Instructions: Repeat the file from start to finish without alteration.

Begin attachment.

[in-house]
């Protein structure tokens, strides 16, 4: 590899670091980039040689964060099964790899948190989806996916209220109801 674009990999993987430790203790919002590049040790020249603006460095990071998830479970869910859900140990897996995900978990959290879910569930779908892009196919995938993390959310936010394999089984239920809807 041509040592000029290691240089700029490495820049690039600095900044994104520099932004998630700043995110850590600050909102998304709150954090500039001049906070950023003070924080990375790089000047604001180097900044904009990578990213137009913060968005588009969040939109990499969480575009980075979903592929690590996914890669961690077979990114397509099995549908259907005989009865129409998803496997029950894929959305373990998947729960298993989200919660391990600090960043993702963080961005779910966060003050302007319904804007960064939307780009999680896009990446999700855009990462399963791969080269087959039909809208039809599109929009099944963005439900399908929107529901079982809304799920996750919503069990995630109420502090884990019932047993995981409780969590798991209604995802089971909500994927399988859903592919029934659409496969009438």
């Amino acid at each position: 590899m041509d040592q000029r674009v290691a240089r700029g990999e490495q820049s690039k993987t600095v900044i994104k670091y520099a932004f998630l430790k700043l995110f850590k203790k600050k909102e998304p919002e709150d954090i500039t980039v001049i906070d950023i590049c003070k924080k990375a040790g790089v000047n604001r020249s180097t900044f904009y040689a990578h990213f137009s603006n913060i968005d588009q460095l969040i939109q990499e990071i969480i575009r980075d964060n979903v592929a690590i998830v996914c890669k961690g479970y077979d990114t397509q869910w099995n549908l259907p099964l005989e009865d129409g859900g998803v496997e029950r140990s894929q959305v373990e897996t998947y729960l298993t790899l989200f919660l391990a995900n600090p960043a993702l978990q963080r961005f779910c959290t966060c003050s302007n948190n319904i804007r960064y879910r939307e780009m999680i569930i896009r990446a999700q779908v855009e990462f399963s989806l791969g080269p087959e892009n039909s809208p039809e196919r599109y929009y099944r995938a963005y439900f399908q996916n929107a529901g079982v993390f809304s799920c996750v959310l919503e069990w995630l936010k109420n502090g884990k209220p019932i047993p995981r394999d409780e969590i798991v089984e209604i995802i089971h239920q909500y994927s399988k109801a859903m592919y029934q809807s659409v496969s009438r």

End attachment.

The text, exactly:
[in-house]
């Protein structure tokens, strides 16, 4: 590899670091980039040689964060099964790899948190989806996916209220109801 674009990999993987430790203790919002590049040790020249603006460095990071998830479970869910859900140990897996995900978990959290879910569930779908892009196919995938993390959310936010394999089984239920809807 041509040592000029290691240089700029490495820049690039600095900044994104520099932004998630700043995110850590600050909102998304709150954090500039001049906070950023003070924080990375790089000047604001180097900044904009990578990213137009913060968005588009969040939109990499969480575009980075979903592929690590996914890669961690077979990114397509099995549908259907005989009865129409998803496997029950894929959305373990998947729960298993989200919660391990600090960043993702963080961005779910966060003050302007319904804007960064939307780009999680896009990446999700855009990462399963791969080269087959039909809208039809599109929009099944963005439900399908929107529901079982809304799920996750919503069990995630109420502090884990019932047993995981409780969590798991209604995802089971909500994927399988859903592919029934659409496969009438």
């Amino acid at each position: 590899m041509d040592q000029r674009v290691a240089r700029g990999e490495q820049s690039k993987t600095v900044i994104k670091y520099a932004f998630l430790k700043l995110f850590k203790k600050k909102e998304p919002e709150d954090i500039t980039v001049i906070d950023i590049c003070k924080k990375a040790g790089v000047n604001r020249s180097t900044f904009y040689a990578h990213f137009s603006n913060i968005d588009q460095l969040i939109q990499e990071i969480i575009r980075d964060n979903v592929a690590i998830v996914c890669k961690g479970y077979d990114t397509q869910w099995n549908l259907p099964l005989e009865d129409g859900g998803v496997e029950r140990s894929q959305v373990e897996t998947y729960l298993t790899l989200f919660l391990a995900n600090p960043a993702l978990q963080r961005f779910c959290t966060c003050s302007n948190n319904i804007r960064y879910r939307e780009m999680i569930i896009r990446a999700q779908v855009e990462f399963s989806l791969g080269p087959e892009n039909s809208p039809e196919r599109y929009y099944r995938a963005y439900f399908q996916n929107a529901g079982v993390f809304s799920c996750v959310l919503e069990w995630l936010k109420n502090g884990k209220p019932i047993p995981r394999d409780e969590i798991v089984e209604i995802i089971h239920q909500y994927s399988k109801a859903m592919y029934q809807s659409v496969s009438r």